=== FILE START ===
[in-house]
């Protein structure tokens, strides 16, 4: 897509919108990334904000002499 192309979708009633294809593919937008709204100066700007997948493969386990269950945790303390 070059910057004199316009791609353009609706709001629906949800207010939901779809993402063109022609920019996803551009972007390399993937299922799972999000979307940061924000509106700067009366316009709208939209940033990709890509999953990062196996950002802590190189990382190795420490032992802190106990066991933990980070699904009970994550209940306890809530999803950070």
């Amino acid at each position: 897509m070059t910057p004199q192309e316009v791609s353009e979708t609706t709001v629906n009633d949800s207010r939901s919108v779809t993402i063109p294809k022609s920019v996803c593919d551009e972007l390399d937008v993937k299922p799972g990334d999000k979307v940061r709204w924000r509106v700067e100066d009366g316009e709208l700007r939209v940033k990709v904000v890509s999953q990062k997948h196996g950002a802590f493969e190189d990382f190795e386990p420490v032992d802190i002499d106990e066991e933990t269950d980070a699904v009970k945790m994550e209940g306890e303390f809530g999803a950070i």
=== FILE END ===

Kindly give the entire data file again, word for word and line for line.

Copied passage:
[in-house]
């Protein structure tokens, strides 16, 4: 897509919108990334904000002499 192309979708009633294809593919937008709204100066700007997948493969386990269950945790303390 070059910057004199316009791609353009609706709001629906949800207010939901779809993402063109022609920019996803551009972007390399993937299922799972999000979307940061924000509106700067009366316009709208939209940033990709890509999953990062196996950002802590190189990382190795420490032992802190106990066991933990980070699904009970994550209940306890809530999803950070």
């Amino acid at each position: 897509m070059t910057p004199q192309e316009v791609s353009e979708t609706t709001v629906n009633d949800s207010r939901s919108v779809t993402i063109p294809k022609s920019v996803c593919d551009e972007l390399d937008v993937k299922p799972g990334d999000k979307v940061r709204w924000r509106v700067e100066d009366g316009e709208l700007r939209v940033k990709v904000v890509s999953q990062k997948h196996g950002a802590f493969e190189d990382f190795e386990p420490v032992d802190i002499d106990e066991e933990t269950d980070a699904v009970k945790m994550e209940g306890e303390f809530g999803a950070i």